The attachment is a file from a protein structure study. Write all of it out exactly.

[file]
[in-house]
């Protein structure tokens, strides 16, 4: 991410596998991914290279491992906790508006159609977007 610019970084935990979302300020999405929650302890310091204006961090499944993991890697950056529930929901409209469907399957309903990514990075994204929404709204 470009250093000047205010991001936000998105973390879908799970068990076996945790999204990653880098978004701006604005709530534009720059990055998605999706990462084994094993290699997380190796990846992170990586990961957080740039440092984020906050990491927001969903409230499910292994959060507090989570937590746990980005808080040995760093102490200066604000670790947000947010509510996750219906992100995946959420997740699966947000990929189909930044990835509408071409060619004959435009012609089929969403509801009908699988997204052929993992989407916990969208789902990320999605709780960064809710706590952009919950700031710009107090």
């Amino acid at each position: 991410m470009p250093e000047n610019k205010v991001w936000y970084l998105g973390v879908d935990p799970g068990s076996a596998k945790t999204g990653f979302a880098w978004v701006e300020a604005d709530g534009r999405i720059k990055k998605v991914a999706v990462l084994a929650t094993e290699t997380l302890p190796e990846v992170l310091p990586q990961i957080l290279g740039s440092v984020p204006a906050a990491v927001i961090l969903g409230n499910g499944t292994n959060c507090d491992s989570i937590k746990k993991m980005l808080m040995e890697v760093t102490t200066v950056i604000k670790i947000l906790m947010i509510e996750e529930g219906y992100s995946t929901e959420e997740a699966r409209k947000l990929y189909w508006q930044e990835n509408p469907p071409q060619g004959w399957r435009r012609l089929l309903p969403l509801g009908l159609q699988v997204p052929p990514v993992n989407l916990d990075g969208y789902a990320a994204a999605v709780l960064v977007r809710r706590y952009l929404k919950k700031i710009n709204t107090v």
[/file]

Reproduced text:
[in-house]
């Protein structure tokens, strides 16, 4: 991410596998991914290279491992906790508006159609977007 610019970084935990979302300020999405929650302890310091204006961090499944993991890697950056529930929901409209469907399957309903990514990075994204929404709204 470009250093000047205010991001936000998105973390879908799970068990076996945790999204990653880098978004701006604005709530534009720059990055998605999706990462084994094993290699997380190796990846992170990586990961957080740039440092984020906050990491927001969903409230499910292994959060507090989570937590746990980005808080040995760093102490200066604000670790947000947010509510996750219906992100995946959420997740699966947000990929189909930044990835509408071409060619004959435009012609089929969403509801009908699988997204052929993992989407916990969208789902990320999605709780960064809710706590952009919950700031710009107090």
């Amino acid at each position: 991410m470009p250093e000047n610019k205010v991001w936000y970084l998105g973390v879908d935990p799970g068990s076996a596998k945790t999204g990653f979302a880098w978004v701006e300020a604005d709530g534009r999405i720059k990055k998605v991914a999706v990462l084994a929650t094993e290699t997380l302890p190796e990846v992170l310091p990586q990961i957080l290279g740039s440092v984020p204006a906050a990491v927001i961090l969903g409230n499910g499944t292994n959060c507090d491992s989570i937590k746990k993991m980005l808080m040995e890697v760093t102490t200066v950056i604000k670790i947000l906790m947010i509510e996750e529930g219906y992100s995946t929901e959420e997740a699966r409209k947000l990929y189909w508006q930044e990835n509408p469907p071409q060619g004959w399957r435009r012609l089929l309903p969403l509801g009908l159609q699988v997204p052929p990514v993992n989407l916990d990075g969208y789902a990320a994204a999605v709780l960064v977007r809710r706590y952009l929404k919950k700031i710009n709204t107090v």